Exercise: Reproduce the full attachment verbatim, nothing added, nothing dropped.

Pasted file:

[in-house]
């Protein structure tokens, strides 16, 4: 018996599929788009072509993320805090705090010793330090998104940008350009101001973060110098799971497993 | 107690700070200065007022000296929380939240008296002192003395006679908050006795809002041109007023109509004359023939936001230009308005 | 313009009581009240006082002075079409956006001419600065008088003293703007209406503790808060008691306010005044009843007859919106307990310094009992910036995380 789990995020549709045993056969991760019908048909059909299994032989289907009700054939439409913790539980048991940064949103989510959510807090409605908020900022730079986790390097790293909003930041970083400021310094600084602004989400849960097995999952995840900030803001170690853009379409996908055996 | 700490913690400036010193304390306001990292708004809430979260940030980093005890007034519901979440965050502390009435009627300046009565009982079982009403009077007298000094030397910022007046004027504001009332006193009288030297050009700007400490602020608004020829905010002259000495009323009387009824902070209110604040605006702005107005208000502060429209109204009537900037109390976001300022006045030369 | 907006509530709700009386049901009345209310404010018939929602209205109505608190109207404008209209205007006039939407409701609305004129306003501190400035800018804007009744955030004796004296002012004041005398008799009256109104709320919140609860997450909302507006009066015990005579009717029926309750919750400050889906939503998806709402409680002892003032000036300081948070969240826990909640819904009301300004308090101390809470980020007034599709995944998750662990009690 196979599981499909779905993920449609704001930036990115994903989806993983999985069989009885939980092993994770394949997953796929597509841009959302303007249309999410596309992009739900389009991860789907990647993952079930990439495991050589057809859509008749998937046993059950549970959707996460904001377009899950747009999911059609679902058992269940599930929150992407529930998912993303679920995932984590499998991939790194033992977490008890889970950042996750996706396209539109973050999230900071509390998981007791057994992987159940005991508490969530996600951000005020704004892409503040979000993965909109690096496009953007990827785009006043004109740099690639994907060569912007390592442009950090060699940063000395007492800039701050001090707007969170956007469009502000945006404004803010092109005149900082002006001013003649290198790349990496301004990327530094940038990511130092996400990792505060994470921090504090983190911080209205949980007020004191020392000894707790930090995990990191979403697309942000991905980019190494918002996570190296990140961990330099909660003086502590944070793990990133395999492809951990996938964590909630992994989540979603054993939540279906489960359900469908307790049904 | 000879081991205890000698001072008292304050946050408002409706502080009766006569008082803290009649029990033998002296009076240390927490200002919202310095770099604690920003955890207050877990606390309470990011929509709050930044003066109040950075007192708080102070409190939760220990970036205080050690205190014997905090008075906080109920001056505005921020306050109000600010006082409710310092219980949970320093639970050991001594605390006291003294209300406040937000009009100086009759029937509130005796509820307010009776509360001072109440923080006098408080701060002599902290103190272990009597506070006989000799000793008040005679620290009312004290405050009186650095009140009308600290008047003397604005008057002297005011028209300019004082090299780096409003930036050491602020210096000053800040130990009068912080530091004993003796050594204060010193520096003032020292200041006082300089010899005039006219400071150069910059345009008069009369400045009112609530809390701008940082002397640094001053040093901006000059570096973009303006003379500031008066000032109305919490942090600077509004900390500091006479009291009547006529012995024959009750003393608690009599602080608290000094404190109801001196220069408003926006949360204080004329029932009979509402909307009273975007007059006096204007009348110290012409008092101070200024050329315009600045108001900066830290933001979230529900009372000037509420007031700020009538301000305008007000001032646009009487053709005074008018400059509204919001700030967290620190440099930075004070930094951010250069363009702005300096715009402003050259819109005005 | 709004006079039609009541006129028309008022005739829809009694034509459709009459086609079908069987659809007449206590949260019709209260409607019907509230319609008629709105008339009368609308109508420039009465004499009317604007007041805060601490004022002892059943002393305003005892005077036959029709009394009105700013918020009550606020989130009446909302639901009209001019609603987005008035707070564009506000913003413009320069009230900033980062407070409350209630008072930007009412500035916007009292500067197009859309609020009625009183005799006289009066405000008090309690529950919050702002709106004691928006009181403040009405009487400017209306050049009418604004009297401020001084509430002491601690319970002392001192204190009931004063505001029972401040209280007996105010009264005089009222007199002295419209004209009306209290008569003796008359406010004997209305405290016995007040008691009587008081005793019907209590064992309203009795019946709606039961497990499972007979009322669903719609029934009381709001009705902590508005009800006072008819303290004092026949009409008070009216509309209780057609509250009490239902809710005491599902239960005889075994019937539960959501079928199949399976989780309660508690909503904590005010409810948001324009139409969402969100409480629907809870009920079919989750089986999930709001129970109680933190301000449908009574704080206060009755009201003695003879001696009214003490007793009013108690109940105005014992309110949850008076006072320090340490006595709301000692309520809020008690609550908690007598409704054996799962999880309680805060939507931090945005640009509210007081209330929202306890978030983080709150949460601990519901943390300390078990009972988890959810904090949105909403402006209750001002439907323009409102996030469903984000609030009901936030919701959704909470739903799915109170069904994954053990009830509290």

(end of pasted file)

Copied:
[in-house]
């Protein structure tokens, strides 16, 4: 018996599929788009072509993320805090705090010793330090998104940008350009101001973060110098799971497993 | 107690700070200065007022000296929380939240008296002192003395006679908050006795809002041109007023109509004359023939936001230009308005 | 313009009581009240006082002075079409956006001419600065008088003293703007209406503790808060008691306010005044009843007859919106307990310094009992910036995380 789990995020549709045993056969991760019908048909059909299994032989289907009700054939439409913790539980048991940064949103989510959510807090409605908020900022730079986790390097790293909003930041970083400021310094600084602004989400849960097995999952995840900030803001170690853009379409996908055996 | 700490913690400036010193304390306001990292708004809430979260940030980093005890007034519901979440965050502390009435009627300046009565009982079982009403009077007298000094030397910022007046004027504001009332006193009288030297050009700007400490602020608004020829905010002259000495009323009387009824902070209110604040605006702005107005208000502060429209109204009537900037109390976001300022006045030369 | 907006509530709700009386049901009345209310404010018939929602209205109505608190109207404008209209205007006039939407409701609305004129306003501190400035800018804007009744955030004796004296002012004041005398008799009256109104709320919140609860997450909302507006009066015990005579009717029926309750919750400050889906939503998806709402409680002892003032000036300081948070969240826990909640819904009301300004308090101390809470980020007034599709995944998750662990009690 196979599981499909779905993920449609704001930036990115994903989806993983999985069989009885939980092993994770394949997953796929597509841009959302303007249309999410596309992009739900389009991860789907990647993952079930990439495991050589057809859509008749998937046993059950549970959707996460904001377009899950747009999911059609679902058992269940599930929150992407529930998912993303679920995932984590499998991939790194033992977490008890889970950042996750996706396209539109973050999230900071509390998981007791057994992987159940005991508490969530996600951000005020704004892409503040979000993965909109690096496009953007990827785009006043004109740099690639994907060569912007390592442009950090060699940063000395007492800039701050001090707007969170956007469009502000945006404004803010092109005149900082002006001013003649290198790349990496301004990327530094940038990511130092996400990792505060994470921090504090983190911080209205949980007020004191020392000894707790930090995990990191979403697309942000991905980019190494918002996570190296990140961990330099909660003086502590944070793990990133395999492809951990996938964590909630992994989540979603054993939540279906489960359900469908307790049904 | 000879081991205890000698001072008292304050946050408002409706502080009766006569008082803290009649029990033998002296009076240390927490200002919202310095770099604690920003955890207050877990606390309470990011929509709050930044003066109040950075007192708080102070409190939760220990970036205080050690205190014997905090008075906080109920001056505005921020306050109000600010006082409710310092219980949970320093639970050991001594605390006291003294209300406040937000009009100086009759029937509130005796509820307010009776509360001072109440923080006098408080701060002599902290103190272990009597506070006989000799000793008040005679620290009312004290405050009186650095009140009308600290008047003397604005008057002297005011028209300019004082090299780096409003930036050491602020210096000053800040130990009068912080530091004993003796050594204060010193520096003032020292200041006082300089010899005039006219400071150069910059345009008069009369400045009112609530809390701008940082002397640094001053040093901006000059570096973009303006003379500031008066000032109305919490942090600077509004900390500091006479009291009547006529012995024959009750003393608690009599602080608290000094404190109801001196220069408003926006949360204080004329029932009979509402909307009273975007007059006096204007009348110290012409008092101070200024050329315009600045108001900066830290933001979230529900009372000037509420007031700020009538301000305008007000001032646009009487053709005074008018400059509204919001700030967290620190440099930075004070930094951010250069363009702005300096715009402003050259819109005005 | 709004006079039609009541006129028309008022005739829809009694034509459709009459086609079908069987659809007449206590949260019709209260409607019907509230319609008629709105008339009368609308109508420039009465004499009317604007007041805060601490004022002892059943002393305003005892005077036959029709009394009105700013918020009550606020989130009446909302639901009209001019609603987005008035707070564009506000913003413009320069009230900033980062407070409350209630008072930007009412500035916007009292500067197009859309609020009625009183005799006289009066405000008090309690529950919050702002709106004691928006009181403040009405009487400017209306050049009418604004009297401020001084509430002491601690319970002392001192204190009931004063505001029972401040209280007996105010009264005089009222007199002295419209004209009306209290008569003796008359406010004997209305405290016995007040008691009587008081005793019907209590064992309203009795019946709606039961497990499972007979009322669903719609029934009381709001009705902590508005009800006072008819303290004092026949009409008070009216509309209780057609509250009490239902809710005491599902239960005889075994019937539960959501079928199949399976989780309660508690909503904590005010409810948001324009139409969402969100409480629907809870009920079919989750089986999930709001129970109680933190301000449908009574704080206060009755009201003695003879001696009214003490007793009013108690109940105005014992309110949850008076006072320090340490006595709301000692309520809020008690609550908690007598409704054996799962999880309680805060939507931090945005640009509210007081209330929202306890978030983080709150949460601990519901943390300390078990009972988890959810904090949105909403402006209750001002439907323009409102996030469903984000609030009901936030919701959704909470739903799915109170069904994954053990009830509290």